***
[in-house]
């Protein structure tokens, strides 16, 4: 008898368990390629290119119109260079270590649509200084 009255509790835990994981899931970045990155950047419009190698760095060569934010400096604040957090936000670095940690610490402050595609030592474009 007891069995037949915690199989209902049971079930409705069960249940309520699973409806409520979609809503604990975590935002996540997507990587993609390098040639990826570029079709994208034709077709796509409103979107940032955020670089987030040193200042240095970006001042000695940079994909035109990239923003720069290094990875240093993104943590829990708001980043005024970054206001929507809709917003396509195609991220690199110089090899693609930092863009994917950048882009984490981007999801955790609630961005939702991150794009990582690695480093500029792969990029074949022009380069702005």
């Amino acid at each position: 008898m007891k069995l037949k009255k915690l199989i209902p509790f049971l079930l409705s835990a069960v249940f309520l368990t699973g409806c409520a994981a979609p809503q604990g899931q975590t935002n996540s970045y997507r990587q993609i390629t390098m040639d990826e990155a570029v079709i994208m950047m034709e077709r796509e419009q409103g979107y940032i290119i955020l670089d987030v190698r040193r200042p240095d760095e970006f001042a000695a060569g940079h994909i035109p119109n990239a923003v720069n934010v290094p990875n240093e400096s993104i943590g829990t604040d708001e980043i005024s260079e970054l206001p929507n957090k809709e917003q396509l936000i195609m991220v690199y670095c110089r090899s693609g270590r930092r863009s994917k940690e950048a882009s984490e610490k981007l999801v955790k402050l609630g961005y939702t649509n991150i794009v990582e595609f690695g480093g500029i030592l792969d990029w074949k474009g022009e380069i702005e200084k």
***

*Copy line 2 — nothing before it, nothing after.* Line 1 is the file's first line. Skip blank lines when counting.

């Protein structure tokens, strides 16, 4: 008898368990390629290119119109260079270590649509200084 009255509790835990994981899931970045990155950047419009190698760095060569934010400096604040957090936000670095940690610490402050595609030592474009 007891069995037949915690199989209902049971079930409705069960249940309520699973409806409520979609809503604990975590935002996540997507990587993609390098040639990826570029079709994208034709077709796509409103979107940032955020670089987030040193200042240095970006001042000695940079994909035109990239923003720069290094990875240093993104943590829990708001980043005024970054206001929507809709917003396509195609991220690199110089090899693609930092863009994917950048882009984490981007999801955790609630961005939702991150794009990582690695480093500029792969990029074949022009380069702005």